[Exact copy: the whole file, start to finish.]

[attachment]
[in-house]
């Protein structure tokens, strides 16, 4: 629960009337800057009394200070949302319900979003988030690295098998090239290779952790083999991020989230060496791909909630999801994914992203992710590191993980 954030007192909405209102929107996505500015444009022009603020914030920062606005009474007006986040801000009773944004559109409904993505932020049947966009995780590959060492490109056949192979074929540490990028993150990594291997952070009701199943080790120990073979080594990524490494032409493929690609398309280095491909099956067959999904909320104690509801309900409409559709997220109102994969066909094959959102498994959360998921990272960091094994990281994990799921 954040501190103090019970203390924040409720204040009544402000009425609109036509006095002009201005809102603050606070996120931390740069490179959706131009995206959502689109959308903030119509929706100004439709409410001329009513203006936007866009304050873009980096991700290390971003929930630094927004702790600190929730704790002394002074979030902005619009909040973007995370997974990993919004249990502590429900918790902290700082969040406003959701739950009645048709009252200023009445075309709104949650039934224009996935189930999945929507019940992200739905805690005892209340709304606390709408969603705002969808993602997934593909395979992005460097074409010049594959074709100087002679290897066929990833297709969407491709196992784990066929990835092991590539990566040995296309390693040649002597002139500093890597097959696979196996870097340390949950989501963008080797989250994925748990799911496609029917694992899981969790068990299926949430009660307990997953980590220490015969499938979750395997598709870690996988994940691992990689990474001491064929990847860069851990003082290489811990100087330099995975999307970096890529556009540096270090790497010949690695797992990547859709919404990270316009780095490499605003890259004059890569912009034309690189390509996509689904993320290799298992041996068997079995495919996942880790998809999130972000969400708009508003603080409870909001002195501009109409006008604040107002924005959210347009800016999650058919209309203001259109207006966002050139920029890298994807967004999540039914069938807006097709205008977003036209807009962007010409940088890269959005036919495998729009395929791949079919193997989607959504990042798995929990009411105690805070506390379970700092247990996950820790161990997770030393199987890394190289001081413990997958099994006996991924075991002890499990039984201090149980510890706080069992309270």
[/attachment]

[in-house]
């Protein structure tokens, strides 16, 4: 629960009337800057009394200070949302319900979003988030690295098998090239290779952790083999991020989230060496791909909630999801994914992203992710590191993980 954030007192909405209102929107996505500015444009022009603020914030920062606005009474007006986040801000009773944004559109409904993505932020049947966009995780590959060492490109056949192979074929540490990028993150990594291997952070009701199943080790120990073979080594990524490494032409493929690609398309280095491909099956067959999904909320104690509801309900409409559709997220109102994969066909094959959102498994959360998921990272960091094994990281994990799921 954040501190103090019970203390924040409720204040009544402000009425609109036509006095002009201005809102603050606070996120931390740069490179959706131009995206959502689109959308903030119509929706100004439709409410001329009513203006936007866009304050873009980096991700290390971003929930630094927004702790600190929730704790002394002074979030902005619009909040973007995370997974990993919004249990502590429900918790902290700082969040406003959701739950009645048709009252200023009445075309709104949650039934224009996935189930999945929507019940992200739905805690005892209340709304606390709408969603705002969808993602997934593909395979992005460097074409010049594959074709100087002679290897066929990833297709969407491709196992784990066929990835092991590539990566040995296309390693040649002597002139500093890597097959696979196996870097340390949950989501963008080797989250994925748990799911496609029917694992899981969790068990299926949430009660307990997953980590220490015969499938979750395997598709870690996988994940691992990689990474001491064929990847860069851990003082290489811990100087330099995975999307970096890529556009540096270090790497010949690695797992990547859709919404990270316009780095490499605003890259004059890569912009034309690189390509996509689904993320290799298992041996068997079995495919996942880790998809999130972000969400708009508003603080409870909001002195501009109409006008604040107002924005959210347009800016999650058919209309203001259109207006966002050139920029890298994807967004999540039914069938807006097709205008977003036209807009962007010409940088890269959005036919495998729009395929791949079919193997989607959504990042798995929990009411105690805070506390379970700092247990996950820790161990997770030393199987890394190289001081413990997958099994006996991924075991002890499990039984201090149980510890706080069992309270």